French Macaroon Challenge

Just like everyone else who has tasted this fine, soft and scrumptious mini hamburger-like meringue, I’ve fell in-love for it too… After tasting these Parisian-style macaroons not too long ago, I’ve been reading so many recipes on how to do this pastry. I do not know if it is a good thing that my first tastes of these French Macaroons were from the leading macaroon makers from Paris, Ladurée and Forrey & Galland. Good thing in a sense that I’ve tasted two of the best macaroon-brands. However, since I have a plan in trying to bake my own, my standard for a good macaroon will be quite far above the ground – which I think marks the extra-challenge for this recipe.

I’ve read some food blogs about their triumphs and failures in doing this recipe. Reading its ingredients and procedures seems not as complicated as what bloggers are briefly describing in their articles, but I guess the similarity in their struggles proves it right.
So now, I will be detailing my version of French macaroon challenge.

All set! I've got all the ingredients and utensils. This will be my first baking project in our new flat. So excited yet so sceptic if I will make this project right. Since I got my husband's full-support, he agreed to have a coffee-flavoured macaroon. OK, below are my ingredients and procedure: 

Meringue Ingredients:
  • 1 cup confectioners’ sugar
  • 3/4 cup superfine almond flour
  • 2 large egg whites, room temperature
  • 1/4 cup caster sugar
  • 1 tablespoon coffee essence
For filling:
  • 1 cup butter
  • 1/2 cup confectioners’ sugar
  • 1 egg
  • 2 tablespoon instant coffee (3-in-one coffee)
 Making the Coffee filling:
  • Heat pan in low medium fire.
  • Put butter coffee and confectioners’ sugar. Whisk until well blended.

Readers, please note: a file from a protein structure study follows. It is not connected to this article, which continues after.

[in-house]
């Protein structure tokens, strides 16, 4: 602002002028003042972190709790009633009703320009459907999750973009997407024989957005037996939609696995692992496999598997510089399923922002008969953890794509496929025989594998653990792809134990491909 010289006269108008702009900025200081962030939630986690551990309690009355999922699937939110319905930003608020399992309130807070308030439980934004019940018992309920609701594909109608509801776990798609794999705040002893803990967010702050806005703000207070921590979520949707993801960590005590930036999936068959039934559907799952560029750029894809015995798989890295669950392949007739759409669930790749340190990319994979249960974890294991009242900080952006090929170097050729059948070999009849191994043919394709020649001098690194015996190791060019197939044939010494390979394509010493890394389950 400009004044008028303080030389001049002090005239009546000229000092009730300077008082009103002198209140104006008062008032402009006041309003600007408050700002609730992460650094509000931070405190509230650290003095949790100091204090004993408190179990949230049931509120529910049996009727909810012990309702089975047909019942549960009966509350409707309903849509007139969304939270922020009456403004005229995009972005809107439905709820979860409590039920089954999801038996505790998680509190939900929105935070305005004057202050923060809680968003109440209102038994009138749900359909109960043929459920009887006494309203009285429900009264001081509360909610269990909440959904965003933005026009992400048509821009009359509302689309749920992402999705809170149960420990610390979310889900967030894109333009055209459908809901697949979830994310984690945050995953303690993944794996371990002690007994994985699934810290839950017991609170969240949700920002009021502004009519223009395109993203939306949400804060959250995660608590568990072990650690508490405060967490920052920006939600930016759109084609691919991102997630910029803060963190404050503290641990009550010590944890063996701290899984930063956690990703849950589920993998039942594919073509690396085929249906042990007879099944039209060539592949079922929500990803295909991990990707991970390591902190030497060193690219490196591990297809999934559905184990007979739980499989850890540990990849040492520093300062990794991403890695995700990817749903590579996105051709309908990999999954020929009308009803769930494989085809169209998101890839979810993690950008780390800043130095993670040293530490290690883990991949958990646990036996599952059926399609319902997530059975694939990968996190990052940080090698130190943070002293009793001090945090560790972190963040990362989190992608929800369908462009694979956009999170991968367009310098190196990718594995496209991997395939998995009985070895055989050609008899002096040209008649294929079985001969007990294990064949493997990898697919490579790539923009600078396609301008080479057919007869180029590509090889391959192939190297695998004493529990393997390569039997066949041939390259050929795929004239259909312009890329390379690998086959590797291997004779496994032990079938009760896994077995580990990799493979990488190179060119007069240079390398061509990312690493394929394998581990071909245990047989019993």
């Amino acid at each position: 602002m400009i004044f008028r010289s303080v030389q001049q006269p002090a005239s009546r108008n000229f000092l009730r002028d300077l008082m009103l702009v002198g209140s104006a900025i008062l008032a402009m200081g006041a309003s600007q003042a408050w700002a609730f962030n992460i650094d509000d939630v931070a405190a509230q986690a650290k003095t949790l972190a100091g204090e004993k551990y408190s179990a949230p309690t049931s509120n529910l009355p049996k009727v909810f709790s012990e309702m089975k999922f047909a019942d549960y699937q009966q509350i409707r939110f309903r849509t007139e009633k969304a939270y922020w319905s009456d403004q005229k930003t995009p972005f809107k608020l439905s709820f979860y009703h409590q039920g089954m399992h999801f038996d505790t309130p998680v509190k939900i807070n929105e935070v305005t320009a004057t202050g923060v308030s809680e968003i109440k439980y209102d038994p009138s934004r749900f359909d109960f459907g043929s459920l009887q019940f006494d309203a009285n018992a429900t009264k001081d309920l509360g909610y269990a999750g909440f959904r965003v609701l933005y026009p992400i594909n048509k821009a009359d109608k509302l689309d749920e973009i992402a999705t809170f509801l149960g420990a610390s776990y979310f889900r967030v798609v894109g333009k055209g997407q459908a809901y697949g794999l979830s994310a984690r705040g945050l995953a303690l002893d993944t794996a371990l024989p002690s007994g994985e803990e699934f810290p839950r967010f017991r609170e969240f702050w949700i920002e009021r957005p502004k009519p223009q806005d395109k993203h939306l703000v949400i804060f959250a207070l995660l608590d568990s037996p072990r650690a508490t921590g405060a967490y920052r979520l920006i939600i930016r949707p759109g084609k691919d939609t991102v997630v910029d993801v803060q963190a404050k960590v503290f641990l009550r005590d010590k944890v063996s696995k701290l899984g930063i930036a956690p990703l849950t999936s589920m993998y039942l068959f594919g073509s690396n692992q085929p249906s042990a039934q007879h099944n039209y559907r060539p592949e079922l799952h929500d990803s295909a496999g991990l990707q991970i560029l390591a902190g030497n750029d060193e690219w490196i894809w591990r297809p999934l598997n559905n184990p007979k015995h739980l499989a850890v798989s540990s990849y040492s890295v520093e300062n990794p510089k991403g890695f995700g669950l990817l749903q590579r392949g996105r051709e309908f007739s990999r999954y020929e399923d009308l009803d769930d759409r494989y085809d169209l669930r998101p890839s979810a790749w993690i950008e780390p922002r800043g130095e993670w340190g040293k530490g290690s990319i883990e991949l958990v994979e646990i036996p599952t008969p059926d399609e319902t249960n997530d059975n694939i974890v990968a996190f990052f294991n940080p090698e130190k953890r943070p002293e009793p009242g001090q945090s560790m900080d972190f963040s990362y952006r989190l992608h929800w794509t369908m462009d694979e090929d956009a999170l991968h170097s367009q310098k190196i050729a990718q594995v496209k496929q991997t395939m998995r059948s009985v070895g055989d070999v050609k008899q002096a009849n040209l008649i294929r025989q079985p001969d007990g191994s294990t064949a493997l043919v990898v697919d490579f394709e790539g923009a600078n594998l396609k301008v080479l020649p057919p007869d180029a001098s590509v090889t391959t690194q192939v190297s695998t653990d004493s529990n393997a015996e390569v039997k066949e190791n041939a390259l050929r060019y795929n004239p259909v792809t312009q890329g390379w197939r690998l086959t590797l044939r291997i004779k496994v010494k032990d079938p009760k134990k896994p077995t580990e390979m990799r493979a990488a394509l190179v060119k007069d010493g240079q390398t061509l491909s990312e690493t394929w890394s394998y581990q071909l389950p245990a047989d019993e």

• Remove from fire and add the beaten egg while whisking.
  • When the egg is well blended put again the pan on fire and continue mixing until it becomes slightly thick.
  • Remove from fire and strain it. This is to separate the solid objects from the filling.
  • Put it inside the fridge to become thicker.
 
Making the Meringue:
  • Sift confectioners’ sugar and almond flour together. Set aside.
  • Whisk egg whites with a mixer on medium speed until foamy.
  • Reduce speed to low, then add superfine sugar and coffee essence.
  • Increase speed to high and whisk until stiff peaks form.
  • Add almond flour mixture over whites, and fold until mixture is smooth and shiny
  • Transfer batter to a pastry bag fitted with a 1/2-inch plain round tip.
  • Pipe 3/4-inch rounds 1 inch apart on parchment-lined baking sheets.
  • Tap bottom of each sheet on work surface to release trapped air. Let stand at room temperature for 30 minutes or until a thin film-like forms on the rounds surface.
  • Preheat oven to 150°C.
  • Bake the macaroons for 10-15 minutes in 135°C.
  • Remove from oven and let macaroons cool on sheets for 2 to 3 minutes, then transfer to a wire rack. If macaroons stick, spray water underneath parchment on hot sheet. The steam will help release macaroons.
  • Sandwich 2 same-size macarons with 1 teaspoon of the coffee filling. 
So, here's how it goes. I had 3 batches and since I've mixed-up all ingredients already, I could not revise anything from the first part of the recipe. Hence, I just have to adjust the success of my macaroon to its cooking aspect.

I guess I should count myself to most of the bloggers who failed =(

Below are the photos of the batches I did.....


Disaster #1 - - - Burnt macaroons and messed-up fillings =(



Disaster #2 - - - Cracked-soft meringue and still messy filling =(
 
 
Fair enough I guess =/
 
Yeah, it was a major-major disaster for a history of macaroon recipe. =( It didn't even form its feet.....There were volcanic-like holes. I didn't got its smooth and shiny surface =( ...... My husband and friends said it tasted good even if  I failed its physical appearance. C'mon, how can someone even recognize that these are French Macaroons if I failed to get its basic looks???
Not to brag, but it really taste good, though the features were a catastrophe. I guess fair enough for my first try. Thus, I've noted down vital things to remember on my next challenge.
ü  Do not overbeat/fold the egg whites and flour mixture.
ü  Use the plain round holes for your pastry bag.
ü  Get to know your oven.
ü  Stick with the measurements of your ingredients.
ü  Take time to let your macaroons form a film-like skin before putting in oven.
ü  Do not rush!
Whew.... Now the question is, when will I get to have another guts to bake French Macaroons if I just had a major trauma on my first try??? =(

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